By Amanda Smyth Connor
As a freelance writer, you will undoubtedly encounter different types of editors along your path to success; some good, some bad and some downright horrifying. I’ve taken it upon myself to put together a handy-dandy field guide to identifying these editorial personalities in the wild.
Great Editor: This editor is a dream to work with. Good for you for finding one. Do your best to maintain a solid relationship with this elusive type of editor.
How to Identify One: The best editors are equally as good at editing as they are at mediating, going effortlessly between the client and the writer, maintaining a clear and concise chain of communication. A great editor understands the difficulties and stress that can come with being a freelancer and carrying multiple tight deadlines and is able to sympathize with the life of a freelancer while keeping you motivated and on schedule regarding deadlines and revisions. A great editor will assess the quality of your work and will offer honest feedback on how to improve. A great editor will recognize your specific talents as a writer and will recommend you to future clients. This is a relationship that can turn into a great investment in your career. A great editor realizes that they are in the same boat you are regarding meeting deadlines, working together to produce high quality work and doing your best to keep clients happy.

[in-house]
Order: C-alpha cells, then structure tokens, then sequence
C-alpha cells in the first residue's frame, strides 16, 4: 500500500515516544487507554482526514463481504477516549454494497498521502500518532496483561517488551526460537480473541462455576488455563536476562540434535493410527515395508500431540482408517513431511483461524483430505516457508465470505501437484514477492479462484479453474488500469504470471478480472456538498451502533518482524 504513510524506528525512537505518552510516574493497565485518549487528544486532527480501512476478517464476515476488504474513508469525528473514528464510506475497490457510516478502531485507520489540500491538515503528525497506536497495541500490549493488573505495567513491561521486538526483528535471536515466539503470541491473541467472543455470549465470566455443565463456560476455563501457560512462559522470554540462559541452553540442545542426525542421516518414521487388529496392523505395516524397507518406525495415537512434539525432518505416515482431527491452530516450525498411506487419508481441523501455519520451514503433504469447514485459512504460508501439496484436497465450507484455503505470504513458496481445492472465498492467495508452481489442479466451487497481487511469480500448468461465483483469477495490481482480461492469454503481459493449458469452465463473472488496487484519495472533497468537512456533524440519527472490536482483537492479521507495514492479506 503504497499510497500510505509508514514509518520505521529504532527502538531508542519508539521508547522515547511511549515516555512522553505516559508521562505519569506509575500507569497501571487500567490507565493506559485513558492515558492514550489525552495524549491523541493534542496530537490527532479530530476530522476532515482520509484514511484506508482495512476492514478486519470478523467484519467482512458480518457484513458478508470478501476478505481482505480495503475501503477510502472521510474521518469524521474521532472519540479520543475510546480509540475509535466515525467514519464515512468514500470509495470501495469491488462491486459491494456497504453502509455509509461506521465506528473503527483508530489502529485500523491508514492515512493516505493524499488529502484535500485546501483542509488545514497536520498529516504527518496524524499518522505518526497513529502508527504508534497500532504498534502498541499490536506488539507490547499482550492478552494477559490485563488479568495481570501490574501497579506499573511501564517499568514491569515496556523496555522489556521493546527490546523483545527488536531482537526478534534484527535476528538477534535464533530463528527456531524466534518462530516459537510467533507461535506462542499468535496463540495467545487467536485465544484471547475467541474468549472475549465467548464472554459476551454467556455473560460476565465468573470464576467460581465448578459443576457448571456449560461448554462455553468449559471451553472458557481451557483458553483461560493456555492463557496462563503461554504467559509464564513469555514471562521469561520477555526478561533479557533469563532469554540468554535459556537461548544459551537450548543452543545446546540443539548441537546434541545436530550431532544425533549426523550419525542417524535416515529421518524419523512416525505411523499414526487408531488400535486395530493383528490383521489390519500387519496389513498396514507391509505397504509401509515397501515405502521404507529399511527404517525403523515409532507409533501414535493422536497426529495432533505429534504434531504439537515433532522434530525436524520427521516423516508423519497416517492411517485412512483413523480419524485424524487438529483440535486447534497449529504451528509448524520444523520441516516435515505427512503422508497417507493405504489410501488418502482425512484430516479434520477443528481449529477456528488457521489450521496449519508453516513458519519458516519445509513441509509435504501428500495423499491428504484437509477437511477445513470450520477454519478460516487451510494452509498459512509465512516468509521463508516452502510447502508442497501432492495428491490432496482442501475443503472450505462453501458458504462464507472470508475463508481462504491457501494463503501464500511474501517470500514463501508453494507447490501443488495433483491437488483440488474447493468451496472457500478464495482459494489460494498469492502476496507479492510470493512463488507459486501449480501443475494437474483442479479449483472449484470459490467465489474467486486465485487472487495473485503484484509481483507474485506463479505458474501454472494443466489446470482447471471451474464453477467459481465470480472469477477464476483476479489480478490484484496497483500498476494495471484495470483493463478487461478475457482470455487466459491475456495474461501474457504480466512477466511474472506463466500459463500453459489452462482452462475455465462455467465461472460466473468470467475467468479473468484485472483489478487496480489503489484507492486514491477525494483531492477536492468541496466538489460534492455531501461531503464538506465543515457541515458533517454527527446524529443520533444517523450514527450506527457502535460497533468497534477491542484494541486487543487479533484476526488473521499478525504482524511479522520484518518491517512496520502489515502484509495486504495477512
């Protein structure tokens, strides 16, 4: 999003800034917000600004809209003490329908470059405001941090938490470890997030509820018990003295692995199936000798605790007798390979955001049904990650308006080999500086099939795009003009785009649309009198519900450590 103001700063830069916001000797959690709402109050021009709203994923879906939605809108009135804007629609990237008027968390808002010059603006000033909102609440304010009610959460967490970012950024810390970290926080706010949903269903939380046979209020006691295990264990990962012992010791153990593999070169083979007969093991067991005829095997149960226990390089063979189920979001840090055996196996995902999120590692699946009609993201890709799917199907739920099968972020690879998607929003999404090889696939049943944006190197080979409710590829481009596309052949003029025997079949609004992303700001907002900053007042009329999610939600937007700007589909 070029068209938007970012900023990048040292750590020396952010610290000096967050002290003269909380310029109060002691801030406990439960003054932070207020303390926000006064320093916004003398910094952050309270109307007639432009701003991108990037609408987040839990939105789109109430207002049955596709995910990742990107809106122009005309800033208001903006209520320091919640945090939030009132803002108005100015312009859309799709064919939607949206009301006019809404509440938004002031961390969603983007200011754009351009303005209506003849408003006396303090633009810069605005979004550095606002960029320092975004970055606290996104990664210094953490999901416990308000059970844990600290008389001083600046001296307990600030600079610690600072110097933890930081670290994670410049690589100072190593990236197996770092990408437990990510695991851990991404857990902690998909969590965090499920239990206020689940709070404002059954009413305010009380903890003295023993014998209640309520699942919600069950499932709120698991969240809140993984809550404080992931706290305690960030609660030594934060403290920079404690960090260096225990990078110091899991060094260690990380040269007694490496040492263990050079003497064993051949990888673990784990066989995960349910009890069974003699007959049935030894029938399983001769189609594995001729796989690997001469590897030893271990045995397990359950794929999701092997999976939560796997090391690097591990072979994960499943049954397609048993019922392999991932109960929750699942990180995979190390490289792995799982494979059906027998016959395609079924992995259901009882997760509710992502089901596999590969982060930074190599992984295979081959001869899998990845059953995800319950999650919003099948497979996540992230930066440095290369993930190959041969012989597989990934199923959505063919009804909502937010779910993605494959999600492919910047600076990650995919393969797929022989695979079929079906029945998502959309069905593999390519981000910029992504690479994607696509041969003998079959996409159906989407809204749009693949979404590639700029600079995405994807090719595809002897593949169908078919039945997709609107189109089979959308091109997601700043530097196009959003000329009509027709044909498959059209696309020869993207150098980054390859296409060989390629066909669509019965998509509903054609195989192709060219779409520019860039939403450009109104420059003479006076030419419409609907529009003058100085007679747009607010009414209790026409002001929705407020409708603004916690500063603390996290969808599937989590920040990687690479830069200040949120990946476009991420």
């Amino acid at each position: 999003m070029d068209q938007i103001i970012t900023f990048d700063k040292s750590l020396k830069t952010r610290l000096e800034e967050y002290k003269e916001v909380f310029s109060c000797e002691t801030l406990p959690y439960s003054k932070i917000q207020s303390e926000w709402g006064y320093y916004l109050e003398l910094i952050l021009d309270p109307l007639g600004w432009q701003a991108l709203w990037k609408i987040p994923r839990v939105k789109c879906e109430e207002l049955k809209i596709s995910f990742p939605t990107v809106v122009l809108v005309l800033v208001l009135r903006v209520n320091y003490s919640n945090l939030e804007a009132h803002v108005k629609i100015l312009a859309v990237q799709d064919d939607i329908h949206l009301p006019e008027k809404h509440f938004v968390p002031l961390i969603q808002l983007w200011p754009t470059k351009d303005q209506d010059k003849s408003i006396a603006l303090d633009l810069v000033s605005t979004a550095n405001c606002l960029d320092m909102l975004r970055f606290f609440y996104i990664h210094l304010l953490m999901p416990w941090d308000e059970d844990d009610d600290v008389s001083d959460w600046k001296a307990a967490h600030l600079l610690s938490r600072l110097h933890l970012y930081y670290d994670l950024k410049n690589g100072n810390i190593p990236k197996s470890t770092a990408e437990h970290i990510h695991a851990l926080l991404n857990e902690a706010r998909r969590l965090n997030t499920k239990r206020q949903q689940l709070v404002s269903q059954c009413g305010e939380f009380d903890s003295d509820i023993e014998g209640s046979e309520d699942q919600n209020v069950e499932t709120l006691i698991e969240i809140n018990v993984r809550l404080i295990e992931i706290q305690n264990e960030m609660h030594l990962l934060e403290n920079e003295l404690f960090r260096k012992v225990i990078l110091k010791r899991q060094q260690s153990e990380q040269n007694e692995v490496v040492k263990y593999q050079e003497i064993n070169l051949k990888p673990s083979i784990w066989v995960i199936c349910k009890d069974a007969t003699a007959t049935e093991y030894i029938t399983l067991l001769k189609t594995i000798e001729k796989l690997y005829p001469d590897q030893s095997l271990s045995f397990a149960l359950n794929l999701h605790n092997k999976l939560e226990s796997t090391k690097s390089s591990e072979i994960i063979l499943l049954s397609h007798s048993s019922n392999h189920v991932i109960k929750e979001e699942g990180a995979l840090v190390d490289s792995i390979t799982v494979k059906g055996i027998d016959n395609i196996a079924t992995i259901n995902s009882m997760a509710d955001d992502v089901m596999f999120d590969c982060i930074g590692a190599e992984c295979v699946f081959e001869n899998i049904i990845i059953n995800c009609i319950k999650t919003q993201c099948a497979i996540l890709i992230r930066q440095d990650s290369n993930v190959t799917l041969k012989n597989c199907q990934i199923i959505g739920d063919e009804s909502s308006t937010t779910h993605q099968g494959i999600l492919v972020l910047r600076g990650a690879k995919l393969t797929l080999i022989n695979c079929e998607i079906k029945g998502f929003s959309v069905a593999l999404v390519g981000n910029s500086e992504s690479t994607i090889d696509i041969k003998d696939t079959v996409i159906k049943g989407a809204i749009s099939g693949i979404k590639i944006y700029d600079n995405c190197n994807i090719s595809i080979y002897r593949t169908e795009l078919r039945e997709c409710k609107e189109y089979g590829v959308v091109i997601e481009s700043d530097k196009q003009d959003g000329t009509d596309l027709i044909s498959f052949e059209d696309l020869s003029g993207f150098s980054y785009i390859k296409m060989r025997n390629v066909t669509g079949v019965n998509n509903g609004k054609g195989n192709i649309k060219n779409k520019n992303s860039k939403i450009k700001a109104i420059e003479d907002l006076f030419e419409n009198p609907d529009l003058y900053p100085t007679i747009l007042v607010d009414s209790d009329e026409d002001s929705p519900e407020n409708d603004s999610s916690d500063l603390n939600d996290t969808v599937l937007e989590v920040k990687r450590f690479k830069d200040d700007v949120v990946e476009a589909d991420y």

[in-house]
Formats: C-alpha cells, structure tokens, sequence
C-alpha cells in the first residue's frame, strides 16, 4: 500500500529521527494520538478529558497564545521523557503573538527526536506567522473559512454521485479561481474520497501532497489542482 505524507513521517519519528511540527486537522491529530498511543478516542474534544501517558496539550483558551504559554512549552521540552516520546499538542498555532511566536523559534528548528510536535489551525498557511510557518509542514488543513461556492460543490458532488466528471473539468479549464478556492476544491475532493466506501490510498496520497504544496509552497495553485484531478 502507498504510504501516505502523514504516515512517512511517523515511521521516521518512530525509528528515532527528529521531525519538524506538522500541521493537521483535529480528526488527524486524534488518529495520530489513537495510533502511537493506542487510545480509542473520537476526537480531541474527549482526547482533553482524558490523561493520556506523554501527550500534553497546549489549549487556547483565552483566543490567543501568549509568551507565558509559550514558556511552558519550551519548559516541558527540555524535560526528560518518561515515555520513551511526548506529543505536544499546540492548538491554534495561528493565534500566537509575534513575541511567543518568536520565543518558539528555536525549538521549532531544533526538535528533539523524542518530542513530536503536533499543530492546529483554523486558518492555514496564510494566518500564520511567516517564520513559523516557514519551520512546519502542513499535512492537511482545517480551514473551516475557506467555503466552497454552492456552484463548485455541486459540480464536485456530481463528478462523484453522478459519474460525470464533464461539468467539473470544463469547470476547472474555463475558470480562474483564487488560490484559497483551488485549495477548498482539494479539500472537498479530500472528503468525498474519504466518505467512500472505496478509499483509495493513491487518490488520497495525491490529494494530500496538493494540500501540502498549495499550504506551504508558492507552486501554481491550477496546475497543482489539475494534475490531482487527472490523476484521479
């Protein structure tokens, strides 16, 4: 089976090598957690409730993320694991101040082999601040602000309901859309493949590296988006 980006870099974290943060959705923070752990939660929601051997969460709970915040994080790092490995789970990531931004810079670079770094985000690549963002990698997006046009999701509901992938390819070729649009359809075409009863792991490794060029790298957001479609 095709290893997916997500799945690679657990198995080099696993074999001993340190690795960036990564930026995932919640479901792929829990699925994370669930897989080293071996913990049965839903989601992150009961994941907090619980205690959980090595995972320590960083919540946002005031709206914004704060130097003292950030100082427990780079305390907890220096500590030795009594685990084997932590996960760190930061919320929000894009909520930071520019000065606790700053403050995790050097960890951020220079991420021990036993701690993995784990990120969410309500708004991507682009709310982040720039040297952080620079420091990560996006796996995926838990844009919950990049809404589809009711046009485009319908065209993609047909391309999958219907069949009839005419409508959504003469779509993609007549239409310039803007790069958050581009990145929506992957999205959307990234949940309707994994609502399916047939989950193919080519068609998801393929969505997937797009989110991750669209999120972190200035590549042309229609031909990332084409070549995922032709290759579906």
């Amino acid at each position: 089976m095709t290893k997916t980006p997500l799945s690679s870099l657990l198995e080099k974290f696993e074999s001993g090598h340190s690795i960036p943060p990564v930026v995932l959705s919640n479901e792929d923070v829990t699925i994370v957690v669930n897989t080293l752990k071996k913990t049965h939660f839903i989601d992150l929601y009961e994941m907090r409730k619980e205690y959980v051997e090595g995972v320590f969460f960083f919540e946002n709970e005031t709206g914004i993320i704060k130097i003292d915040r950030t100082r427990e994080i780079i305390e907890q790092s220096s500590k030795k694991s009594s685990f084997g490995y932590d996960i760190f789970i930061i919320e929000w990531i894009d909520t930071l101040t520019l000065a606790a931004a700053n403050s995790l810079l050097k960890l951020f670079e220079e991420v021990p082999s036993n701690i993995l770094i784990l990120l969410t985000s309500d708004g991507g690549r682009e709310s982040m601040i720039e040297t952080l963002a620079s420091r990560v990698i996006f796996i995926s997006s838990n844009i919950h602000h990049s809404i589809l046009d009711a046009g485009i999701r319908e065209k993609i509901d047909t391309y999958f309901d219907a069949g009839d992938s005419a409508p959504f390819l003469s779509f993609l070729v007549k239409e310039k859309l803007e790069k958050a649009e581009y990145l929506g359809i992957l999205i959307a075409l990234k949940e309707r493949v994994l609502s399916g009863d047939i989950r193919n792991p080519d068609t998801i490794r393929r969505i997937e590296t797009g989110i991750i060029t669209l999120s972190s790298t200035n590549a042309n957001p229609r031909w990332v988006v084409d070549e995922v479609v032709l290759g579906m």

Bad Editor: Be prepared. Just like having a boss who you don’t see eye to eye with, you will encounter hard-nosed, old-school editors. Be professional, keep your temper and do your best to do a good job with whatever assignment you are dealing with. Take this experience as a learning experience. You may learn more about the freelance world from dealing with bad editors than you may with a good or great editor.
A bad editor believes that the client/hiring company is always right, meaning also, that the freelancer is always wrong (because the client/hiring company is signing the checks.) A bad editor who has never freelanced often fails to understand why you can’t make last minute revisions to the project or why you can’t be “on-call” for deadline changes. A bad editor may request revisions with very little feedback or direction, or may fail entirely in relaying the client’s needs (this is extremely common.)
A bad editor is not always bad by nature. They often don’t mean to make a freelancers job more difficult, they just fail to see things from the freelancers point of view. You should always do your best to finish out a project and stick to all deadlines with this editor, no matter how painful it gets. You don’t want to burn bridges. Many bad editors will still keep you in mind for future projects or will at least recommend you to others if you have stuck to what was asked of you. Finishing nightmare projects and working with bad editors helps you build thicker skin as a freelancer.
Good or bad, keep in mind that building a solid relationship with your editor is vital to your success as a freelancer. I keep a list of my favorite freelancers close by (of course we play favorites…) based on relationships that they carefully built with me and continue to maintain, despite busy schedules and hectic days. Stick to your deadlines, turn in clean work and maintain professionalism under fire. These are the keys to a successful editorial relationship.